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A client has received both schedule c income and W2 income, both of which came from his own businesses (sole proprietorship and s-corp). How can we run DB calculation in this case? Should I use earned income + W2 as the compensation basis? 

What about deductions? How can we break down the contribution among sole proprietorship and s-corp? 

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Did both entities adopt the plan?  If so, yes, you combine the two amounts, paying careful attention to ensure the earned income is calculated properly, just as  you would if the only source was the sole proprietorship.

There are no regulations on how to divide the deductions.  The accountant is technically responsible for the breakdown although as a practical matter it usually falls to the actuary to, at a minimum, suggest how it might be done.  The only guidance I am aware of is informal guidance from the IRS at conferences to "do something reasonable".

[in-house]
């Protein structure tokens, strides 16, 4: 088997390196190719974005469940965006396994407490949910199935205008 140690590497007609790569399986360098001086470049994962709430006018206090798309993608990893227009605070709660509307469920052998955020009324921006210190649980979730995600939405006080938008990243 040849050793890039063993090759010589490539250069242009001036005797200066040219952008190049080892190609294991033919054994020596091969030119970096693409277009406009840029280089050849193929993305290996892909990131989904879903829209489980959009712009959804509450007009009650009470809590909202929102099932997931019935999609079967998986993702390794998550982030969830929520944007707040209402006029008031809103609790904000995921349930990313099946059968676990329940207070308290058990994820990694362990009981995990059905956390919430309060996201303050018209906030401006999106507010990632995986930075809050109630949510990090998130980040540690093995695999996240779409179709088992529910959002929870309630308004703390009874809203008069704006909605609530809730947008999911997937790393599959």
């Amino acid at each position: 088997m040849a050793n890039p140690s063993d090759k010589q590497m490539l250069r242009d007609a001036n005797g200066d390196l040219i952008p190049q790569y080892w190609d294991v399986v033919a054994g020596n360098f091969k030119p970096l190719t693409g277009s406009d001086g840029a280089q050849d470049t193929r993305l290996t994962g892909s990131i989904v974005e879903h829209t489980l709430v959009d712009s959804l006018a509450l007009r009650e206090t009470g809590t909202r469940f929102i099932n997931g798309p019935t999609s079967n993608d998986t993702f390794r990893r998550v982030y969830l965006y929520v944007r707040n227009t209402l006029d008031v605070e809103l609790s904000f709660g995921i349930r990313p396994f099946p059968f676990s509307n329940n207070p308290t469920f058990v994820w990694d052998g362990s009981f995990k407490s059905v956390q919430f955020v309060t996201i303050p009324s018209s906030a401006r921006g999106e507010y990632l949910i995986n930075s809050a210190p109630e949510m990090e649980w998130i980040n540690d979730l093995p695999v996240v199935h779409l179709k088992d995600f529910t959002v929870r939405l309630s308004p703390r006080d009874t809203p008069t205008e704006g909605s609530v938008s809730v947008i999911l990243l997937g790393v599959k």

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4 minutes ago, Mike Preston said:

Did both entities adopt the plan?  If so, yes, you combine the two amounts, paying careful attention to ensure the earned income is calculated properly, just as  you would if the only source was the sole proprietorship.

There are no regulations on how to divide the deductions.  The accountant is technically responsible for the breakdown although as a practical matter it usually falls to the actuary to, at a minimum, suggest how it might be done.  The only guidance I am aware of is informal guidance from the IRS at conferences to "do something reasonable".

Thank you Mike! Yes, both entities have adopted the plan. But when it comes to the earned income, things become tricky. One approach is to only use the net schedule c amount to calculate earned income, contribution amount, and then combine with the the calculation result only using W2 income. Essentially this is treating both sources of income as two different entities, and then combine them together. I'm not sure if this is valid. How is earned income supposed to be calculated in a more appropriate way? 

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There are no specific rules I'm aware of.  Your way makes sense as long as each and combined is not bumping up against 415 or 401(a)(17). If so, it gets to be more complicated.

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